In Anapurna and the unbeaten Logician, he has supplied two British Classic winners. Another daughter, East, was placed in the Poule d’Essai des Pouliches while Cheshire Oaks heroine Mehdaayih ran a brave race in defeat when second in the G1 Nassau Stakes.
The French season, meanwhile, has featured eight-furlong Pattern successes by Juddmonte homebreds Delaware (won G3 Prix Daphnis), Fount (G3 Prix de Lieurey) and Obligate (G2 Prix de Sandringham) as well Suphala, who carried Lady Bamford’s colours to victory in the nine-furlong G3 Prix Chloe.
In fact, Frankel has been represented to good effect this year across the globe. Australia, for instance, is now home to Finche, recent winner of the G3 Kingston Town Stakes at Randwick. Simply Brilliant, formerly Senator in Britain, is a G3 winner and G1-placed in Hong Kong, while Miss Frankel has won at listed level in South Africa. Dubai was also a happy hunting ground for Godolphin’s Dream Castle, who got Frankel’s year off to a good start when sweeping the G1 Jebel Hatta, G2 Al Rashidiya Stakes and G3 Singspiel Stakes during the Dubai Meydan Carnival.
In all, there have been 17 stakes winners worldwide so far in 2019. And, as we enter October, there is naturally the promise of more to come, especially within the juvenile department (from a crop of only 80 foals).
If you take bookmaker opinion at face value, then Frankel is also now a likely candidate to supply next year’s 1000 Guineas winner in Juddmonte’s Quadrilateral, who tore apart a Newbury conditions race by nine lengths in late September. The G1 Prix Marcel Boussac on Sunday is seemingly under consideration for the filly should trainer Roger Charlton decide to run her again this season.
G1 entries are also held by Queen Daenerys, the recent winner of a Newmarket novice, while other juveniles Juan Elcano and Frankel’s Storm have already acquitted themselves well at stakes level. The Niarchos family’s Highest Ground also looked a stakes performer in the making when overcoming a bad start to score well on debut at Leicester.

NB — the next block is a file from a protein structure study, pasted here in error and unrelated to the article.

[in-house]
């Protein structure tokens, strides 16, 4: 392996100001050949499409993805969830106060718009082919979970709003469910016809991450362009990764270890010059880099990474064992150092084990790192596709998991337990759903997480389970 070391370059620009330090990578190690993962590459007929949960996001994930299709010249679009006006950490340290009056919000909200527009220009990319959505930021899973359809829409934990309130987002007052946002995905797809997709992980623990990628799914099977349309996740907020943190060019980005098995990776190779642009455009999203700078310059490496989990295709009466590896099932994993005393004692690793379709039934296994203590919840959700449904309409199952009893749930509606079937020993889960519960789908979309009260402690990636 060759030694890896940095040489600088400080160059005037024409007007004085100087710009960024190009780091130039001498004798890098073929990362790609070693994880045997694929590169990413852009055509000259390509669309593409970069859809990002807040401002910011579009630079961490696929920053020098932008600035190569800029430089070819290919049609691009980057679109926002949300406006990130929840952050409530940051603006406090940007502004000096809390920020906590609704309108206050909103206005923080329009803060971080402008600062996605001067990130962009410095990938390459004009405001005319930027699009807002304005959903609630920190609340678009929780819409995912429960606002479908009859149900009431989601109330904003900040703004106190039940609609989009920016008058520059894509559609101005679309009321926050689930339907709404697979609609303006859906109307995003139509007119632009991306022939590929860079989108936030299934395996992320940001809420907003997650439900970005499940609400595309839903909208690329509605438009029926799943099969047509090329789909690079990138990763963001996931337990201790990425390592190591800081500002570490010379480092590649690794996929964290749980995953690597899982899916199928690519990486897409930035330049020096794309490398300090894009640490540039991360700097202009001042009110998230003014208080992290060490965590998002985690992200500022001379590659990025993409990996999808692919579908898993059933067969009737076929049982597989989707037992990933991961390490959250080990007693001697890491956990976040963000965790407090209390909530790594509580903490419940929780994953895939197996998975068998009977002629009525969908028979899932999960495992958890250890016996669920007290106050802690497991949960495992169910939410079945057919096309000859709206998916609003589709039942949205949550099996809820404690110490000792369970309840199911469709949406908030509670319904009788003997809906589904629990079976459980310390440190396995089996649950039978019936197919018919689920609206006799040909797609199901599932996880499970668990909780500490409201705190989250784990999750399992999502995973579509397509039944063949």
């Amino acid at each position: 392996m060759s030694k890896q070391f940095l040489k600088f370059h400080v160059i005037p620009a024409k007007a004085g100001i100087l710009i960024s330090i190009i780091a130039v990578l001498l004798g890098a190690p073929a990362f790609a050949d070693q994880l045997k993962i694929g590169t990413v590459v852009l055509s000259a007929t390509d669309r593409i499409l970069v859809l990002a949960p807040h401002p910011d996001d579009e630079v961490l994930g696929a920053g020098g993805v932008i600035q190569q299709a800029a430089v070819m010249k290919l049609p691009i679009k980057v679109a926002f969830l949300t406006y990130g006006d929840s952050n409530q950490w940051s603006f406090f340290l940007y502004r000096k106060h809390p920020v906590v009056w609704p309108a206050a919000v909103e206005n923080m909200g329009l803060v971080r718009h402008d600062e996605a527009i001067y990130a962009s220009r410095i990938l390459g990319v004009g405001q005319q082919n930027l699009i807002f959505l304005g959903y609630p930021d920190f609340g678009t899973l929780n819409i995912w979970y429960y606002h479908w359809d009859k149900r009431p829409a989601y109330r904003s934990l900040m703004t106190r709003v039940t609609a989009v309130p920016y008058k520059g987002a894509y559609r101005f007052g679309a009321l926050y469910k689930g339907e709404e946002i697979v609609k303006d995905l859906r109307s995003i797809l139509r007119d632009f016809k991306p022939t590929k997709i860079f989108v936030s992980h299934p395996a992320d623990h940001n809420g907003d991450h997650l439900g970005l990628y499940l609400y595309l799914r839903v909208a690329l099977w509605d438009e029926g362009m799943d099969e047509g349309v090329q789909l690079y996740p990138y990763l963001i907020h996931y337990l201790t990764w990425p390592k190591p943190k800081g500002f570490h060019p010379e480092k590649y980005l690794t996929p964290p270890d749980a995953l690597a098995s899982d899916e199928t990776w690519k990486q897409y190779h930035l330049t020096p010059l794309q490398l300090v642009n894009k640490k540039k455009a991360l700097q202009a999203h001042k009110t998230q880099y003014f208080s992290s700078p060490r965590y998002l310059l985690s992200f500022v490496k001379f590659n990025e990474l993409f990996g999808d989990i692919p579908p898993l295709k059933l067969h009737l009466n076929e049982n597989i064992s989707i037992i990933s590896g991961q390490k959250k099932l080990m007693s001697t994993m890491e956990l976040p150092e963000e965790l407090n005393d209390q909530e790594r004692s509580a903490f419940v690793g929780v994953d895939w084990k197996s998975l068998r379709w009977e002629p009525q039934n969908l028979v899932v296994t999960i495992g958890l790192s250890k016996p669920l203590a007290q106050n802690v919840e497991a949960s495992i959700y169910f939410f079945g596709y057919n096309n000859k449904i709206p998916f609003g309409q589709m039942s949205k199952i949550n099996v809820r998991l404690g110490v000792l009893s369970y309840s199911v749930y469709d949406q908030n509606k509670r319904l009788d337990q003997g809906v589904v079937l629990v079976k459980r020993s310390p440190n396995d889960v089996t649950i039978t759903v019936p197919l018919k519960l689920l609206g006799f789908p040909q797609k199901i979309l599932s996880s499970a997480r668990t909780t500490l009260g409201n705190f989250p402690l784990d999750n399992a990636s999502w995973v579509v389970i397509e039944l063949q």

There is no getting away from the fact that Frankel has received every opportunity to make his mark on the breed. A first book of 133 mares, which included 38 G1 winners and 25 dams of G1 winners, is testament to that. But in turn, short of dominating in the manner of Galileo, there is little more he can do than supply Classic winners and credible statistics.
An overall stakes-winners-to-foals-of-racing-age strike rate of 12 per cent places him alongside Dubawi (12 per cent) and ahead of every other stallion in Europe bar Galileo (13 per cent).
It barely seems that a moment has gone by since Sir Henry Cecil proclaimed Frankel as the best he’d ever seen following the horse’s farewell performance on that October day at Ascot in 2012. But the next generation is already in motion, with Frankel’s best son to date, Cracksman, recently confirmed as the busiest British new stallion of 2019 with a book of 147 mares. Other sons will undoubtedly follow.
As for Frankel, a personal best of a season should ensure some forthcoming rewards for those breeders who invested in him back in 2017.
Frankel has already enjoyed a bold showing at the Arqana August Sale, where he fired in an average of €424,167 for six sold, and with well-connected drafts at the Goffs Orby and Tattersalls October Sales to come, he is unlikely to be again far away from the headlines.